ARSONISTS are being warned that setting fire to rubbish bins could risk lives after a spate of incidents in one Wearside neighbourhood.
Crews from Washington fire station have been regularly called out on fires in wheelie bins in Barmston, and the attacks have multiplied since Bonfire Night.
One watch from the station was called to six incidents on the green by Horsley Road and Waskerley Road during just one night shift.
“Setting fires deliberately to loose rubbish, garden refuse or wheelie bins may seem like a bit of fun, but I doubt that person would think that if someone was hurt or killed,” station manager Steve Anderson said.
“What may seem like harmless fun can quickly lead to a fire spreading and putting lives at risk. It’s also a criminal offence.
“Every time we mobilise a fire appliance to an incident like this, there is a needless cost to the taxpayer.”
Mr Anderson said the service was working with partners, including Sunderland City Council and the police, to educate schoolchildren. Every school was being invited to an interactive safety centre to learn of the dangers involved.
Police have stepped up foot patrols in the area in a bid to catch those responsible. They are also asking people to store their bins out of sight and avoid putting bins out the night before collection.
Sergeant Wayne Sinclair, of Washington Neighbourhood Policing Team, said: “We have received a number of calls about rubbish fires on the green beside Horsley Road and Waskerley Road in Barmston over recent weeks. This has been causing concern for local residents.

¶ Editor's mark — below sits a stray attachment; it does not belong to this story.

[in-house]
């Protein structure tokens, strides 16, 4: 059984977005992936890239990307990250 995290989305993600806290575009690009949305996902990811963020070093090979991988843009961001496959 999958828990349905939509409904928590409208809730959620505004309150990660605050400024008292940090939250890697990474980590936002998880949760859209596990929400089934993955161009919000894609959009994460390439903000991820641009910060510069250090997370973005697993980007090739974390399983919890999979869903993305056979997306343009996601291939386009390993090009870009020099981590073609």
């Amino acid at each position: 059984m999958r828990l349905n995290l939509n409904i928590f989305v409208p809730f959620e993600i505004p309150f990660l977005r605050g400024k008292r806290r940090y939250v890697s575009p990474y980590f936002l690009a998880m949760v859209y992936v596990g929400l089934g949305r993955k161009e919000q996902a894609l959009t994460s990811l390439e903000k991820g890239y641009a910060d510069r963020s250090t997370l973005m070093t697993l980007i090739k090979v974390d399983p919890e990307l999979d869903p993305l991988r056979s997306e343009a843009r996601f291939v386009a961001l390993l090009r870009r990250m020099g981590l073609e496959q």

“Setting fire to a wheelie bin is an act of criminal damage. It simply won’t be tolerated, and those responsible will face the consequences of their actions.”
Councillor Bernie Scaplehorn, chairman of Washington Area Committee, said: “We work closely with our community safety partners and residents to identify any local issues with antisocial behaviour, and decide what action we can take to prevent it re-occurring wherever we can.”
He added: “Equally important in reducing problems is talking to people to find out why they are happening.
“This next stage is education, going into schools and youth groups to explain the negative impact anti-social behaviour such as deliberately starting fires has on the community.”
Anyone with information about the fires is asked to call police in 101.